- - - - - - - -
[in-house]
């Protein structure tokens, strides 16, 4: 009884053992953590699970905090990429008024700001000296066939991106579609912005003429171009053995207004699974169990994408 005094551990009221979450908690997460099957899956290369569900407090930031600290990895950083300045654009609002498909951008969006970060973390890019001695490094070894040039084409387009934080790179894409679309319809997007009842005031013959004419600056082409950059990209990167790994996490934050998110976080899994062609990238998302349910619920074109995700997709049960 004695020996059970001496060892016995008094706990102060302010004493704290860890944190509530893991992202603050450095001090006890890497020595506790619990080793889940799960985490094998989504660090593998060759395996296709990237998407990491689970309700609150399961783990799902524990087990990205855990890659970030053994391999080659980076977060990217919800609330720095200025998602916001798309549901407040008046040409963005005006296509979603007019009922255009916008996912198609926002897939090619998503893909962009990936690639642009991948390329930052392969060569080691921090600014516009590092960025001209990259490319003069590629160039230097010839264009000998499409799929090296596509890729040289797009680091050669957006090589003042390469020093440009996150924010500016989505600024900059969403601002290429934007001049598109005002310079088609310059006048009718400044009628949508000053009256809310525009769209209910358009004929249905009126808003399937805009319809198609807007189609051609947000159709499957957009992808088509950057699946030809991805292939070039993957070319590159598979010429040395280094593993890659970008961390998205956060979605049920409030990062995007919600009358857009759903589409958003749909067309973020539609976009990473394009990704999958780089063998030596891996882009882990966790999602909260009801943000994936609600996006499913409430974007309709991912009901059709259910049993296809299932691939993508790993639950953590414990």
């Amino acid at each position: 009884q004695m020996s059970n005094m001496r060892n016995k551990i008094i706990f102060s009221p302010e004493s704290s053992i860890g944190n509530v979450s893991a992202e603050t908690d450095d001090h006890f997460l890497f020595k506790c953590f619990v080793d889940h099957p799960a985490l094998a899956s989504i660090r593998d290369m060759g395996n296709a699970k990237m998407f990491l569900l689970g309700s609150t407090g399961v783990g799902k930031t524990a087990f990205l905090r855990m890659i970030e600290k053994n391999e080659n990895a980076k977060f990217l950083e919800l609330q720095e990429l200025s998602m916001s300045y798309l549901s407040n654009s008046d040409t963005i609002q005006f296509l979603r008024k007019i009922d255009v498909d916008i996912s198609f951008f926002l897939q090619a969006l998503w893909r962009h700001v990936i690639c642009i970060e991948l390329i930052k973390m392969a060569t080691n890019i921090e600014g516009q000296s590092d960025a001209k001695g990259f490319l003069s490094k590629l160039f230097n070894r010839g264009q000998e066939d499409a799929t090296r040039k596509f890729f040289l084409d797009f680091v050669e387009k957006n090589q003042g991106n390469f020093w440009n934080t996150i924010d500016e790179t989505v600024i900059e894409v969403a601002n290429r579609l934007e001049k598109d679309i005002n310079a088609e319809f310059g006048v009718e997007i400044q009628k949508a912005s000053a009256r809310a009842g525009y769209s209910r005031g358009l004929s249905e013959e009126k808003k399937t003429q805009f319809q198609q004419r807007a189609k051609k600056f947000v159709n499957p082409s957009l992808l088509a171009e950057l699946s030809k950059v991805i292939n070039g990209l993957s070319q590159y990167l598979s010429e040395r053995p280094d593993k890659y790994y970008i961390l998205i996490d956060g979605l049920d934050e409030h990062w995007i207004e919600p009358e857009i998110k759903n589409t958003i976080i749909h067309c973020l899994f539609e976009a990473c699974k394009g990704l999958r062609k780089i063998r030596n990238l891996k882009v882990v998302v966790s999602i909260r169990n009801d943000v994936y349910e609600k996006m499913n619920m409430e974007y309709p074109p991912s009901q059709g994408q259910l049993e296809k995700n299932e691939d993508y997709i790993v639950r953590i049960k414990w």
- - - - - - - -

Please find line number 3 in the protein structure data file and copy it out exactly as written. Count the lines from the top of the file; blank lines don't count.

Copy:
């Amino acid at each position: 009884q004695m020996s059970n005094m001496r060892n016995k551990i008094i706990f102060s009221p302010e004493s704290s053992i860890g944190n509530v979450s893991a992202e603050t908690d450095d001090h006890f997460l890497f020595k506790c953590f619990v080793d889940h099957p799960a985490l094998a899956s989504i660090r593998d290369m060759g395996n296709a699970k990237m998407f990491l569900l689970g309700s609150t407090g399961v783990g799902k930031t524990a087990f990205l905090r855990m890659i970030e600290k053994n391999e080659n990895a980076k977060f990217l950083e919800l609330q720095e990429l200025s998602m916001s300045y798309l549901s407040n654009s008046d040409t963005i609002q005006f296509l979603r008024k007019i009922d255009v498909d916008i996912s198609f951008f926002l897939q090619a969006l998503w893909r962009h700001v990936i690639c642009i970060e991948l390329i930052k973390m392969a060569t080691n890019i921090e600014g516009q000296s590092d960025a001209k001695g990259f490319l003069s490094k590629l160039f230097n070894r010839g264009q000998e066939d499409a799929t090296r040039k596509f890729f040289l084409d797009f680091v050669e387009k957006n090589q003042g991106n390469f020093w440009n934080t996150i924010d500016e790179t989505v600024i900059e894409v969403a601002n290429r579609l934007e001049k598109d679309i005002n310079a088609e319809f310059g006048v009718e997007i400044q009628k949508a912005s000053a009256r809310a009842g525009y769209s209910r005031g358009l004929s249905e013959e009126k808003k399937t003429q805009f319809q198609q004419r807007a189609k051609k600056f947000v159709n499957p082409s957009l992808l088509a171009e950057l699946s030809k950059v991805i292939n070039g990209l993957s070319q590159y990167l598979s010429e040395r053995p280094d593993k890659y790994y970008i961390l998205i996490d956060g979605l049920d934050e409030h990062w995007i207004e919600p009358e857009i998110k759903n589409t958003i976080i749909h067309c973020l899994f539609e976009a990473c699974k394009g990704l999958r062609k780089i063998r030596n990238l891996k882009v882990v998302v966790s999602i909260r169990n009801d943000v994936y349910e609600k996006m499913n619920m409430e974007y309709p074109p991912s009901q059709g994408q259910l049993e296809k995700n299932e691939d993508y997709i790993v639950r953590i049960k414990w």